Adrian Bodenmann is a Senior Research Assistant in seafloor imaging in the Maritime Engineering Group and the Southampton Marine and Maritime Institute (SMMI) at the University of Southampton.
- High-resolution visual seafloor mapping for benthic habitat mapping and subsea infrastructure monitoring
- Remote awareness for autonomous offshore mapping operations
- Uncertainty characterisation in digital 3D reconstructions
- Trust in human-machine interactions (HMI)
Currently, Adrian is working on how remote awareness can be improved when collecting data with seafloor imaging devices such as BioCam. The aim of this research is to obtain better data in the field and to improve the success rate of autonomous offshore mapping missions performed by autonomous underwater vehicles (AUVs). This enables AUV mapping missions without the need for support vessels, which, compared to traditional ways of seafloor surveys, leads to a reduction of CO2 emissions of several tons per day of operation. This has been demonstrated as part of the INSITE ATSEA project (video).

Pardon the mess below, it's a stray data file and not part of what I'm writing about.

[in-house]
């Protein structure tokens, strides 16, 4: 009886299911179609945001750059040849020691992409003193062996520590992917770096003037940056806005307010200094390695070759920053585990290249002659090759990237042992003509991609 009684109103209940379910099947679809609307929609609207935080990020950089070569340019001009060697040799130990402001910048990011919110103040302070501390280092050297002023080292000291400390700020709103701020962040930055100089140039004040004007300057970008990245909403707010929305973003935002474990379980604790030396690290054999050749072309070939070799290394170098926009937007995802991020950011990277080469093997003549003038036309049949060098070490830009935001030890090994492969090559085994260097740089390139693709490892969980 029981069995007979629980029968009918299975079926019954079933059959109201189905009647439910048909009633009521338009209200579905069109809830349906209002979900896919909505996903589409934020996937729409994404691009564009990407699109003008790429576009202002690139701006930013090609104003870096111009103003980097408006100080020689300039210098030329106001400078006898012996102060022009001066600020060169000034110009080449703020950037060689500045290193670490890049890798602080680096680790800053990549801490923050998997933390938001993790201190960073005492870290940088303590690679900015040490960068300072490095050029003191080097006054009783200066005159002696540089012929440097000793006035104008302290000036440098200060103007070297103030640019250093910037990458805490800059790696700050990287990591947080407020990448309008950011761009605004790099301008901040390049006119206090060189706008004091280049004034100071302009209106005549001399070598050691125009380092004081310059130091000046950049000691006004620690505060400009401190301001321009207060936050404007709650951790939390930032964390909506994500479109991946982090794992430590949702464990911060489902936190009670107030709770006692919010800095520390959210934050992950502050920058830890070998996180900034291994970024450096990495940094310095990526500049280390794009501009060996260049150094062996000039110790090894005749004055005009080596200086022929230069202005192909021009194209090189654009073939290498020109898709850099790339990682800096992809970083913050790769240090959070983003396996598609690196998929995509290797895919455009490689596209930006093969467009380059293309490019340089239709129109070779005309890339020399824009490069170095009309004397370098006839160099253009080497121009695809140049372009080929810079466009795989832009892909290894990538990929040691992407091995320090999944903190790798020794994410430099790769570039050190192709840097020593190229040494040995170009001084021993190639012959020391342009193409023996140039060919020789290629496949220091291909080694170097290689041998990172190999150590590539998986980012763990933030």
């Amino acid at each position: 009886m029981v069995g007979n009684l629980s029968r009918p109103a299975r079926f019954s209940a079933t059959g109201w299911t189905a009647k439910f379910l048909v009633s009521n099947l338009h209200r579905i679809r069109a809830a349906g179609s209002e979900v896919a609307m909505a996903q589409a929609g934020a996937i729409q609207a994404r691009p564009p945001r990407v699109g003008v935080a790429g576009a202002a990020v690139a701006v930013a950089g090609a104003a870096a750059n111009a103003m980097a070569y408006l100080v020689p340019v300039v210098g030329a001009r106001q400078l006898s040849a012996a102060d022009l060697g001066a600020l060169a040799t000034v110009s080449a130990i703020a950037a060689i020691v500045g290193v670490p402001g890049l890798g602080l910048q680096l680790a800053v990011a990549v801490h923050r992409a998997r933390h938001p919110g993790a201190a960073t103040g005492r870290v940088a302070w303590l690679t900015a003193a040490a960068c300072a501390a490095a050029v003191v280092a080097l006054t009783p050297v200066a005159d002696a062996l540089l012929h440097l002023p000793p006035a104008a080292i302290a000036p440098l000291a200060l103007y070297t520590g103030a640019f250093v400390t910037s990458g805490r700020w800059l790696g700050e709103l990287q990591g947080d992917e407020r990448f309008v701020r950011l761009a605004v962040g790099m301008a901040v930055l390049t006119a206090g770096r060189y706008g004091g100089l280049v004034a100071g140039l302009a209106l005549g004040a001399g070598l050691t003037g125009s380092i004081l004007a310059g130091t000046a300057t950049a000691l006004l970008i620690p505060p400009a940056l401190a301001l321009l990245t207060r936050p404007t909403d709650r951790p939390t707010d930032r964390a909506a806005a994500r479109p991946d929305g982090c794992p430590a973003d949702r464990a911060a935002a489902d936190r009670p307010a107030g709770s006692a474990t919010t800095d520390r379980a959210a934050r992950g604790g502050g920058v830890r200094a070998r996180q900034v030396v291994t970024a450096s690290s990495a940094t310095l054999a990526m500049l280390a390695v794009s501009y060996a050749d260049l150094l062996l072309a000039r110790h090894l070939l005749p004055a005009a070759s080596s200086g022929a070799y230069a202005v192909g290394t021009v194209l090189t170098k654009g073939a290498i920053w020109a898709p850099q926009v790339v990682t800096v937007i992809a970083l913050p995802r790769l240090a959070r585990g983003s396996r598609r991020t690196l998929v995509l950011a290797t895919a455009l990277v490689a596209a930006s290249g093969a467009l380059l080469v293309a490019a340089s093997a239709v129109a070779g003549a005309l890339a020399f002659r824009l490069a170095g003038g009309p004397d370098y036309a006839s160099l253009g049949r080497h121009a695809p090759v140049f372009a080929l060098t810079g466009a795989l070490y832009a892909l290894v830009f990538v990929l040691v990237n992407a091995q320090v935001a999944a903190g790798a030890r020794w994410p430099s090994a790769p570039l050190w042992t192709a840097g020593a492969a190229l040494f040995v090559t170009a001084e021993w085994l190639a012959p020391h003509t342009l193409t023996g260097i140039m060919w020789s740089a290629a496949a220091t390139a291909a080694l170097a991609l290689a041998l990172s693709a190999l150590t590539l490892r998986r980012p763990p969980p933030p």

He is also working on quantifying the dimensional uncertainties in underwater 3D reconstructions. While many sensors indicate error bounds for their measurements, 3D reconstructions don't typically include this information. However, in order to assess changes in repeat surveys, it is crucial to know the level of uncertainty in digital reconstructions to know whether observed changes are statistically significant. This research aims to determine the total mapping uncertainty by propagating the uncertainties in the input data to the output.
Adrian Bodenmann graduated from the Ecole Polytechnique Fédérale de Lausenne (EPFL) with a bachelor and master’s degree in microengineering in 2009. During his bachelor course he studied at the University of Tokyo for one year, where he worked on two projects related to life cycle assessment. He also did his master project on internal pipeline inspection at the University of Tokyo. Following graduation, he joined the University of Tokyo as a project researcher at the Institute of Industrial Science where he worked on seafloor mapping technologies. He joined the University of Southampton as a senior research assistant in October 2017 where he developed and deployed the BioCam seafloor mapping camera device and is working on algorithms to process and visualise seafloor mapping data.
He participated in 15 ocean research expeditions in the Pacific, the Atlantic and the North Sea, and spent a total of more than 6 months on Japanese, American and British research ships.